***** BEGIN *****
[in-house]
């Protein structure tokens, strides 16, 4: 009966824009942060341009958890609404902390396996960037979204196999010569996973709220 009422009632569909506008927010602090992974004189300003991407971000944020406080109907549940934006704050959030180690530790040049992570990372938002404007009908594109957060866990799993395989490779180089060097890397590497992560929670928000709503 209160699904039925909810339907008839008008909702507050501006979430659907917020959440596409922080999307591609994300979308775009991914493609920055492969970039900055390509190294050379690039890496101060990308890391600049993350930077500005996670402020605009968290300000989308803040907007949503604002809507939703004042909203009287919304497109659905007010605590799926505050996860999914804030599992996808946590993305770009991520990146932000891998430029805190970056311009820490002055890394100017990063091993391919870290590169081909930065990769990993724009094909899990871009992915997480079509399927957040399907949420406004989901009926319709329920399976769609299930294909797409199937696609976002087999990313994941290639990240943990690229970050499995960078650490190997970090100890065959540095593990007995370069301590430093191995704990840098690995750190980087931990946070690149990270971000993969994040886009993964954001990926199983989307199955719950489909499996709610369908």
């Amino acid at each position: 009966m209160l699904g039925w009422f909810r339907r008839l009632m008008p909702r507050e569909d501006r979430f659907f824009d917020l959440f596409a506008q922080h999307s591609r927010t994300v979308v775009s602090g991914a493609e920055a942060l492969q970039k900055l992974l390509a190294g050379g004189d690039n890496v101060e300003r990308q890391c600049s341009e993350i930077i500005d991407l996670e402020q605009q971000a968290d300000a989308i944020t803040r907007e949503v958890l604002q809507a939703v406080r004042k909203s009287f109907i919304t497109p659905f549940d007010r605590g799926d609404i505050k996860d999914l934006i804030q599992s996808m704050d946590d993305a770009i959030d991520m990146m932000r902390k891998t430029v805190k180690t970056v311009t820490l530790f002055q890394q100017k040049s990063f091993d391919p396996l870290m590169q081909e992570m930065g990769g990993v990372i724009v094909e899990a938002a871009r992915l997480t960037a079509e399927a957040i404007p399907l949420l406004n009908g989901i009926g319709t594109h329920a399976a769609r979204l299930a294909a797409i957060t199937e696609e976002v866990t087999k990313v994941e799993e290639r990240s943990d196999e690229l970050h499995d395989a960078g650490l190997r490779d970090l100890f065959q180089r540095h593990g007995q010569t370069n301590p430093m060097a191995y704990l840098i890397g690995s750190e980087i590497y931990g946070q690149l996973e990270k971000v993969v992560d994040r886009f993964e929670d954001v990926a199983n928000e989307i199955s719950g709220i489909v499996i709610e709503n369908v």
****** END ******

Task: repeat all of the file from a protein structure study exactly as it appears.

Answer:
[in-house]
């Protein structure tokens, strides 16, 4: 009966824009942060341009958890609404902390396996960037979204196999010569996973709220 009422009632569909506008927010602090992974004189300003991407971000944020406080109907549940934006704050959030180690530790040049992570990372938002404007009908594109957060866990799993395989490779180089060097890397590497992560929670928000709503 209160699904039925909810339907008839008008909702507050501006979430659907917020959440596409922080999307591609994300979308775009991914493609920055492969970039900055390509190294050379690039890496101060990308890391600049993350930077500005996670402020605009968290300000989308803040907007949503604002809507939703004042909203009287919304497109659905007010605590799926505050996860999914804030599992996808946590993305770009991520990146932000891998430029805190970056311009820490002055890394100017990063091993391919870290590169081909930065990769990993724009094909899990871009992915997480079509399927957040399907949420406004989901009926319709329920399976769609299930294909797409199937696609976002087999990313994941290639990240943990690229970050499995960078650490190997970090100890065959540095593990007995370069301590430093191995704990840098690995750190980087931990946070690149990270971000993969994040886009993964954001990926199983989307199955719950489909499996709610369908």
């Amino acid at each position: 009966m209160l699904g039925w009422f909810r339907r008839l009632m008008p909702r507050e569909d501006r979430f659907f824009d917020l959440f596409a506008q922080h999307s591609r927010t994300v979308v775009s602090g991914a493609e920055a942060l492969q970039k900055l992974l390509a190294g050379g004189d690039n890496v101060e300003r990308q890391c600049s341009e993350i930077i500005d991407l996670e402020q605009q971000a968290d300000a989308i944020t803040r907007e949503v958890l604002q809507a939703v406080r004042k909203s009287f109907i919304t497109p659905f549940d007010r605590g799926d609404i505050k996860d999914l934006i804030q599992s996808m704050d946590d993305a770009i959030d991520m990146m932000r902390k891998t430029v805190k180690t970056v311009t820490l530790f002055q890394q100017k040049s990063f091993d391919p396996l870290m590169q081909e992570m930065g990769g990993v990372i724009v094909e899990a938002a871009r992915l997480t960037a079509e399927a957040i404007p399907l949420l406004n009908g989901i009926g319709t594109h329920a399976a769609r979204l299930a294909a797409i957060t199937e696609e976002v866990t087999k990313v994941e799993e290639r990240s943990d196999e690229l970050h499995d395989a960078g650490l190997r490779d970090l100890f065959q180089r540095h593990g007995q010569t370069n301590p430093m060097a191995y704990l840098i890397g690995s750190e980087i590497y931990g946070q690149l996973e990270k971000v993969v992560d994040r886009f993964e929670d954001v990926a199983n928000e989307i199955s719950g709220i489909v499996i709610e709503n369908v």